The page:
This means that customers will get a cash refund should the travel provider go bust before they get a chance to utilise the voucher.

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However, this only applies to ATOL-protected holidays, for example, package holidays.

“With many travel firms struggling, as a rule, we always say it’s worth considering whether you’re in a position to show forbearance in a tough time, though we understand that after a lot of hassle you may not feel that way,” adds an MSE expert.

Holidays: Many travellers faced cancelled plans amid the lockdown (Image: Getty Images)

2) Request a cash refund online

Customers who want to register a cash refund can do so via the “Manage my Booking” portal on Loveholiday’s website.

However, there may still be a wait time associated.

According to MSE: “Loveholidays says it’s working through refund requests in departure date order and prioritising vulnerable customers, who will be assessed on a case-by-case basis.”

3) Make an official complaint

Under current regulations, refunds should be issued within 14-days, though given the current situation this has been largely impossible for almost all travel providers.

If customers have been waiting an exceptionally long time and are unsatisfied with their service, MSE recommends making an official complaint to the company.

You can do so using the Manage My Booking portal.

Should this not work, you can also file a complaint with the travel trade body ABTA, though MSE adds: “You’ll need to give Loveholidays 28 days to respond to any correspondence before you complain to ABTA, so it’s not a quick fix to get your money back.”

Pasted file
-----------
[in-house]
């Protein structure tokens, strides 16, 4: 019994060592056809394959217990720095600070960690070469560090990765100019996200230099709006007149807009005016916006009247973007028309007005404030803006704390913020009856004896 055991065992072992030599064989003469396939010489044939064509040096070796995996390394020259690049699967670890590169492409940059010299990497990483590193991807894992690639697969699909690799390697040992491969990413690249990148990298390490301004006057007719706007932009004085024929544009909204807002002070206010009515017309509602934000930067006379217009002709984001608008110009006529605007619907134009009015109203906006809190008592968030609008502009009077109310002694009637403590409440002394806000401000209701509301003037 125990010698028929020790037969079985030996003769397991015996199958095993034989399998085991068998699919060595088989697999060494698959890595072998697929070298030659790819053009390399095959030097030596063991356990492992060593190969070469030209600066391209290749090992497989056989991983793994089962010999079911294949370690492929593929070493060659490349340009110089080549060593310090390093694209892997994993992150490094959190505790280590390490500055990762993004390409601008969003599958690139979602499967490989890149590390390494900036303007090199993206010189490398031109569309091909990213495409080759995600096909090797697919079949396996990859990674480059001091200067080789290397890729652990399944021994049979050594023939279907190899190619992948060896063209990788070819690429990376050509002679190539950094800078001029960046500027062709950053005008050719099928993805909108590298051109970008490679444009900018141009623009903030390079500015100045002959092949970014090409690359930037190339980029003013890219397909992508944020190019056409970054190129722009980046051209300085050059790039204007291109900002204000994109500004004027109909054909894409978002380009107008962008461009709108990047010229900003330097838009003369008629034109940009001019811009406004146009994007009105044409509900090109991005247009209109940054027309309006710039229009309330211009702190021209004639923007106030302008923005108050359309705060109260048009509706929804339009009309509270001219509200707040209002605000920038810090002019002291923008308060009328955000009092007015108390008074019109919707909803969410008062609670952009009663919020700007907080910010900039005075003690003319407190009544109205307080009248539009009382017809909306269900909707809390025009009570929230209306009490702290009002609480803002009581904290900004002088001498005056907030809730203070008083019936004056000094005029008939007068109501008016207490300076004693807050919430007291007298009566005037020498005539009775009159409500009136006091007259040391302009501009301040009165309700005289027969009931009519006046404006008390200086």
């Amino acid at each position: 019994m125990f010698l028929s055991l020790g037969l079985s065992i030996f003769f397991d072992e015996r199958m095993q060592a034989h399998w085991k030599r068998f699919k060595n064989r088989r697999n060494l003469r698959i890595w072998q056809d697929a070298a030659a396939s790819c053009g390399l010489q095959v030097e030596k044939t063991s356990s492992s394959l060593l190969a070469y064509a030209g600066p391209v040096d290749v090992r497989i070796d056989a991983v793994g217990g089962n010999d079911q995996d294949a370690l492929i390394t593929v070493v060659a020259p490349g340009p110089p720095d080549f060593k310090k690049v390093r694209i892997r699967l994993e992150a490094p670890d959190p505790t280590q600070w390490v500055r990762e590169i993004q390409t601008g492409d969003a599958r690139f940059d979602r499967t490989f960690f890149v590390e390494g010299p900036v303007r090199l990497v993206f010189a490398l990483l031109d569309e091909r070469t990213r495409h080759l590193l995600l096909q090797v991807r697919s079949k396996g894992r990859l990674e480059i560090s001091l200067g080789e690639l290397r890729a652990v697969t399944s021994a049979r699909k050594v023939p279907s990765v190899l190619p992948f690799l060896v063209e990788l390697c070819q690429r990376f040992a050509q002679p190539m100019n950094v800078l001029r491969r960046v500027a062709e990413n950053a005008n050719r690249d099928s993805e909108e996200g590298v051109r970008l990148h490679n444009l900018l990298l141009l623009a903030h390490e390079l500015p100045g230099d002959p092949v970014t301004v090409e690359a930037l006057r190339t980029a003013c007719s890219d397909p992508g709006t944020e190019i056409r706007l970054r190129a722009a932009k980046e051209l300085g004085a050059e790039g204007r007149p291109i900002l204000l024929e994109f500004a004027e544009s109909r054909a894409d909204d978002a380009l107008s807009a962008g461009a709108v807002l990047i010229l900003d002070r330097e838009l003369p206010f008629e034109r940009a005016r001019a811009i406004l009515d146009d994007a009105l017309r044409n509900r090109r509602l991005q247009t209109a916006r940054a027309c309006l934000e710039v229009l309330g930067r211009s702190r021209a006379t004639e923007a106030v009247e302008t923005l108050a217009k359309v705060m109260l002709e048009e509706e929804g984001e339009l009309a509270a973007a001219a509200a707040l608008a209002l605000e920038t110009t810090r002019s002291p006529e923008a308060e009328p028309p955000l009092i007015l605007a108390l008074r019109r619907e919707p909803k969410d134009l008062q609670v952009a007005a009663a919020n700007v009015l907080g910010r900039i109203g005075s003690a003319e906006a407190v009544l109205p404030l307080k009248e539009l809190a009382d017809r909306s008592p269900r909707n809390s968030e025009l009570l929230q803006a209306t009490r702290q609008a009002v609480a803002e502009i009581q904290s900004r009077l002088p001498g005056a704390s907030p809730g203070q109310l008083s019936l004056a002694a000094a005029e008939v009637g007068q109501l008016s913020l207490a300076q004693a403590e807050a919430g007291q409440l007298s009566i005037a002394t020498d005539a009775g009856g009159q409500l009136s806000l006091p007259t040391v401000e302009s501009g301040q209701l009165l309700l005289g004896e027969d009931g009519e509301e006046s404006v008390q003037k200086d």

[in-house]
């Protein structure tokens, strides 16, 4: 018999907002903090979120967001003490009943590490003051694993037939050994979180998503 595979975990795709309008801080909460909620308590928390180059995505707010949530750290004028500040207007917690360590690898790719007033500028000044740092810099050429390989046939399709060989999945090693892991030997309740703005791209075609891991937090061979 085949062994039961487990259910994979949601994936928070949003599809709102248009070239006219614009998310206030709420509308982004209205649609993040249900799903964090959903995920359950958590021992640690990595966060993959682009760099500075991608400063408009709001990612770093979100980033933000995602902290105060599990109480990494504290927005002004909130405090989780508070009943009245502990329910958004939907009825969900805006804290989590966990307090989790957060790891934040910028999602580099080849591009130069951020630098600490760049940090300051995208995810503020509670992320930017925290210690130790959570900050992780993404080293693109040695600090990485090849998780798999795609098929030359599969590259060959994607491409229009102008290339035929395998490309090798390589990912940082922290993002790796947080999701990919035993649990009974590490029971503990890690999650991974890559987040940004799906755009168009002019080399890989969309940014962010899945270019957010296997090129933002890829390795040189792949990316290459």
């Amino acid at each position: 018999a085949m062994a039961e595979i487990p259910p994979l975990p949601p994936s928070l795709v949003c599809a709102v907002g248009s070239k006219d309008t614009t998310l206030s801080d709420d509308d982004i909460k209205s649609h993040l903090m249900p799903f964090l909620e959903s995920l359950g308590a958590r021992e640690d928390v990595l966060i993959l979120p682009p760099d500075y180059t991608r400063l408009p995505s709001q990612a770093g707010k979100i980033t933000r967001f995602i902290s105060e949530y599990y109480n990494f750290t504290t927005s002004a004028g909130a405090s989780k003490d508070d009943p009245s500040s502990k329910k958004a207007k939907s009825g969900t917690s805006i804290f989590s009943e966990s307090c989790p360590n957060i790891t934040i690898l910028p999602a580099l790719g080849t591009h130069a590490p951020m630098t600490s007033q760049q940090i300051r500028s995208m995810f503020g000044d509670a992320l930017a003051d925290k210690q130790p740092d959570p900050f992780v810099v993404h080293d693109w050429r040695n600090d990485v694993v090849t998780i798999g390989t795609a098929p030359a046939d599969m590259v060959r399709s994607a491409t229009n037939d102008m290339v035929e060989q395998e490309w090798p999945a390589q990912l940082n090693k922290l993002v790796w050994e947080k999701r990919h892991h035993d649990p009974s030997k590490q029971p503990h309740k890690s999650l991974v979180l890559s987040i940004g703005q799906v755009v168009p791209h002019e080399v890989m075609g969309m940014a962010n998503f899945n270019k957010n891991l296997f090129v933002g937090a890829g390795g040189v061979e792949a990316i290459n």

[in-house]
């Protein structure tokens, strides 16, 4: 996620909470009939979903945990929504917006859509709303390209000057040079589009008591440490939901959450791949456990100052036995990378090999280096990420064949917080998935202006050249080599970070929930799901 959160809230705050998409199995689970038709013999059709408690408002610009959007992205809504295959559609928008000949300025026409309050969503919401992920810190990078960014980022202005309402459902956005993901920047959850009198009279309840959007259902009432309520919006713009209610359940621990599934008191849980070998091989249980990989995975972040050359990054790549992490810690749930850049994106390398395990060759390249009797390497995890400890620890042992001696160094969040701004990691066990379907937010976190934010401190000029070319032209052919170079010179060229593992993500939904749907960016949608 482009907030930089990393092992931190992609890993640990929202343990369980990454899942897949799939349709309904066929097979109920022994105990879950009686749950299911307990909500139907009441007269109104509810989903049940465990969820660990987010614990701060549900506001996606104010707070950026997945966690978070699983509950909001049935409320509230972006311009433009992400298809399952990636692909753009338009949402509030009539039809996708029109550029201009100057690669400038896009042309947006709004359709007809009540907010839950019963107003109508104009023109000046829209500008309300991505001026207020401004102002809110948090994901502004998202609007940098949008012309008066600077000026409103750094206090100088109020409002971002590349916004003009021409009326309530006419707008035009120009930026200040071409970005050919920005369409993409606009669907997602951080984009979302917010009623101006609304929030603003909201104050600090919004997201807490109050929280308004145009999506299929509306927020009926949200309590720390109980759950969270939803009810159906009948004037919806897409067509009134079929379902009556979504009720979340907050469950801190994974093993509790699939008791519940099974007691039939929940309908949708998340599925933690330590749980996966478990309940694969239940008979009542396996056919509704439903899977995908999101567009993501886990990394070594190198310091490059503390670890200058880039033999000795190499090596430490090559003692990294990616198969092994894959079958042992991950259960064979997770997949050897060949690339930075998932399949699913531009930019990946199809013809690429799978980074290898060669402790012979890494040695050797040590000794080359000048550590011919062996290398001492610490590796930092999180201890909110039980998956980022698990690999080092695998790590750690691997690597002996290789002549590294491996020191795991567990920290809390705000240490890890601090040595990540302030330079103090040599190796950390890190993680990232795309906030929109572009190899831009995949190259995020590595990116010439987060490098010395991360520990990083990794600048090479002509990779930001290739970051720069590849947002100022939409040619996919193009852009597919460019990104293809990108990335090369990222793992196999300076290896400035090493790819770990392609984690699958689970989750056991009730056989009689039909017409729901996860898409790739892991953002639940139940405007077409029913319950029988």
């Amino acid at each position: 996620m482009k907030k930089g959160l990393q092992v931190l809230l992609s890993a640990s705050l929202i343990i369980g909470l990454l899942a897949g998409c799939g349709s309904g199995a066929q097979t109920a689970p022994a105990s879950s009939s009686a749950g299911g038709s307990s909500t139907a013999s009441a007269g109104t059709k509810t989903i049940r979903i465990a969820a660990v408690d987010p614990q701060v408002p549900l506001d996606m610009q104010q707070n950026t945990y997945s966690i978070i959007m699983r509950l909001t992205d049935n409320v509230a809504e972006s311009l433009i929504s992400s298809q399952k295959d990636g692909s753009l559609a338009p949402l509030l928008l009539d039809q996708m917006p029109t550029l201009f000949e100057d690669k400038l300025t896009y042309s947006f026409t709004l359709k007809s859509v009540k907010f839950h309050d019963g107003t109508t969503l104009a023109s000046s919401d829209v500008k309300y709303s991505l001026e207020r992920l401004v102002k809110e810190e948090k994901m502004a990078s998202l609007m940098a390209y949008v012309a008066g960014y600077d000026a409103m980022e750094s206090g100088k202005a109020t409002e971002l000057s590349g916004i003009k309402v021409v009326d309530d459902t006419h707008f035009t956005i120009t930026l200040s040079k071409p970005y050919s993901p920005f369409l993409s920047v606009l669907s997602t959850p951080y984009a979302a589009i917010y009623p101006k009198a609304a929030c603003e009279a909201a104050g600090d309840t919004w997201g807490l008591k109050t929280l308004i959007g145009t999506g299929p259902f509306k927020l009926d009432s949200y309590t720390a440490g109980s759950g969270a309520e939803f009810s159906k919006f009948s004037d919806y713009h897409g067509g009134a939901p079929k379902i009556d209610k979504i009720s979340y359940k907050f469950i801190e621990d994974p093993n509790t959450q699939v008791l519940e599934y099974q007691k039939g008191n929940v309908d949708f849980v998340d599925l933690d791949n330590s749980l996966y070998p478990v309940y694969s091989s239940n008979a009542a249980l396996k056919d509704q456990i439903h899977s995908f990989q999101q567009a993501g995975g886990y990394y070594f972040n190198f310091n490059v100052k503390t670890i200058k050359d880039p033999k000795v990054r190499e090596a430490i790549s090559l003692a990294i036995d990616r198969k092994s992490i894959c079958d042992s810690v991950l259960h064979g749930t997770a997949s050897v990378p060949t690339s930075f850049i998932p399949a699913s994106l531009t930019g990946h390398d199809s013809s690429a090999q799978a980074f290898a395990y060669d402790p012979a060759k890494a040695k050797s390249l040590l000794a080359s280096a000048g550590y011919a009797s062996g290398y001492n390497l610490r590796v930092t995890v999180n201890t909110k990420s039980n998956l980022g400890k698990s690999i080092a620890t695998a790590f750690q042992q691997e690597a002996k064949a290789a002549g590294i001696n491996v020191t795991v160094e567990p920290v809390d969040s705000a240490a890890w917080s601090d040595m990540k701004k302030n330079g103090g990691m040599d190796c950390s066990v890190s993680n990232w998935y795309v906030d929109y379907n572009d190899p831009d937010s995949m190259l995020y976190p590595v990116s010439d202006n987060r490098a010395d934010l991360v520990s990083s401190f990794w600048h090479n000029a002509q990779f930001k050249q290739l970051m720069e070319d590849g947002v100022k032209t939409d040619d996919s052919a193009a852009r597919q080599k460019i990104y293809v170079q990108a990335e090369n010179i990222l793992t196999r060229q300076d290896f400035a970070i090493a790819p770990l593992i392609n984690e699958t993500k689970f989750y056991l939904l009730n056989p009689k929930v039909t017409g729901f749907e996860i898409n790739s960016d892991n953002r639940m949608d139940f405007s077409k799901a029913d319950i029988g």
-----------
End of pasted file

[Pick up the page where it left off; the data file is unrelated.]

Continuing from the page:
Customers who file complaints may be asked to submit evidence of their correspondence.

Travel: The impact of coronavirus on tourism (Image: DX)

4) Request a chargeback or Section 75 claim with your card provider

Holidaymakers who are still waiting on a refund can utilise the chargeback or Section 75 card scheme which work for debit and credit cards.

A chargeback will see a debit or credit card provider attempting to get the money back directly from the travel operator.

Martin previously explained: “It tends to be the quickest way of getting your money back – effectively you’re disputing the transaction as you’ve paid for something you’ve not received.”

However, MSE warns that it has heard reports of Loveholidays denying chargeback claims. Loveholidays told the MSE team it’s “reviewing the appropriate response to chargebacks” and will only dispute chargeback claims “where there are valid grounds to do so”.

Should this happen, customers can take it up with the Financial Ombudsman Service which will adjudicate the case.

A second option is to make a Section 75 claim, valid on credit card transactions over £100.

“With Section 75 you get the stronger legal protection that the card company is jointly liable – though Section 75 is only for credit card payments over £100,” added Martin.

However, this option is less favourable to the card provider as it sees them paying out for the refund.

The MSE team add that in a worst-case scenario, the fight for a refund could be taken to court, though they add that it is “unlikely to be worth the hassle”.